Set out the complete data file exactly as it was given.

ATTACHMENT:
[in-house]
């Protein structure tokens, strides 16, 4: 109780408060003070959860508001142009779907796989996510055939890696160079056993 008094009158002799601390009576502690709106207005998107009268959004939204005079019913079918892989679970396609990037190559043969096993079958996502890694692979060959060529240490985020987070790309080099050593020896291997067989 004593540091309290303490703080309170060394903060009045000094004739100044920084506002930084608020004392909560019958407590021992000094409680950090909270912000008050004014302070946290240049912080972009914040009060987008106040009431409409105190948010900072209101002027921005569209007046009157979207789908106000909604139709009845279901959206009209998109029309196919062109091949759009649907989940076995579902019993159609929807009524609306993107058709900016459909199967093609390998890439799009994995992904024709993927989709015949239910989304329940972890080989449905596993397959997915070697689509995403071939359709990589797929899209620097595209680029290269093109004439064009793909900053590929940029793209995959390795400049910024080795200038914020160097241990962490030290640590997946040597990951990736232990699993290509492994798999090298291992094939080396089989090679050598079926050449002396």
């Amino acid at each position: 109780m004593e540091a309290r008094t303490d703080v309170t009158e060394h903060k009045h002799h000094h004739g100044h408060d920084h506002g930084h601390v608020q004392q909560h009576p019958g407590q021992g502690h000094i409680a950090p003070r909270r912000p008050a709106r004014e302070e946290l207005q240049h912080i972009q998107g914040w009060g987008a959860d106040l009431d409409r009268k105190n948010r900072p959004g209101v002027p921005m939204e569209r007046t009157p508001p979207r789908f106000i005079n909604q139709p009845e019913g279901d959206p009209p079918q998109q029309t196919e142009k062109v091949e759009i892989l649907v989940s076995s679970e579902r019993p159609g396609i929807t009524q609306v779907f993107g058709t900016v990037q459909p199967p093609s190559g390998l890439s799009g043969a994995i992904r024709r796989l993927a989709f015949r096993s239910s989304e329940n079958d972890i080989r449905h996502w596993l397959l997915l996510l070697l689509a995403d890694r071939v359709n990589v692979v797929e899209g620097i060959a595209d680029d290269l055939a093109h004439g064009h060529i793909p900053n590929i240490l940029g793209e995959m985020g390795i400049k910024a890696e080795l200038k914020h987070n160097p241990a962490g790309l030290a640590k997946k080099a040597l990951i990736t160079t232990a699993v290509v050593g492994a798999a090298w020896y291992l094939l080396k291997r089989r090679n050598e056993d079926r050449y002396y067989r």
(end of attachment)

[in-house]
């Protein structure tokens, strides 16, 4: 109780408060003070959860508001142009779907796989996510055939890696160079056993 008094009158002799601390009576502690709106207005998107009268959004939204005079019913079918892989679970396609990037190559043969096993079958996502890694692979060959060529240490985020987070790309080099050593020896291997067989 004593540091309290303490703080309170060394903060009045000094004739100044920084506002930084608020004392909560019958407590021992000094409680950090909270912000008050004014302070946290240049912080972009914040009060987008106040009431409409105190948010900072209101002027921005569209007046009157979207789908106000909604139709009845279901959206009209998109029309196919062109091949759009649907989940076995579902019993159609929807009524609306993107058709900016459909199967093609390998890439799009994995992904024709993927989709015949239910989304329940972890080989449905596993397959997915070697689509995403071939359709990589797929899209620097595209680029290269093109004439064009793909900053590929940029793209995959390795400049910024080795200038914020160097241990962490030290640590997946040597990951990736232990699993290509492994798999090298291992094939080396089989090679050598079926050449002396």
């Amino acid at each position: 109780m004593e540091a309290r008094t303490d703080v309170t009158e060394h903060k009045h002799h000094h004739g100044h408060d920084h506002g930084h601390v608020q004392q909560h009576p019958g407590q021992g502690h000094i409680a950090p003070r909270r912000p008050a709106r004014e302070e946290l207005q240049h912080i972009q998107g914040w009060g987008a959860d106040l009431d409409r009268k105190n948010r900072p959004g209101v002027p921005m939204e569209r007046t009157p508001p979207r789908f106000i005079n909604q139709p009845e019913g279901d959206p009209p079918q998109q029309t196919e142009k062109v091949e759009i892989l649907v989940s076995s679970e579902r019993p159609g396609i929807t009524q609306v779907f993107g058709t900016v990037q459909p199967p093609s190559g390998l890439s799009g043969a994995i992904r024709r796989l993927a989709f015949r096993s239910s989304e329940n079958d972890i080989r449905h996502w596993l397959l997915l996510l070697l689509a995403d890694r071939v359709n990589v692979v797929e899209g620097i060959a595209d680029d290269l055939a093109h004439g064009h060529i793909p900053n590929i240490l940029g793209e995959m985020g390795i400049k910024a890696e080795l200038k914020h987070n160097p241990a962490g790309l030290a640590k997946k080099a040597l990951i990736t160079t232990a699993v290509v050593g492994a798999a090298w020896y291992l094939l080396k291997r089989r090679n050598e056993d079926r050449y002396y067989r």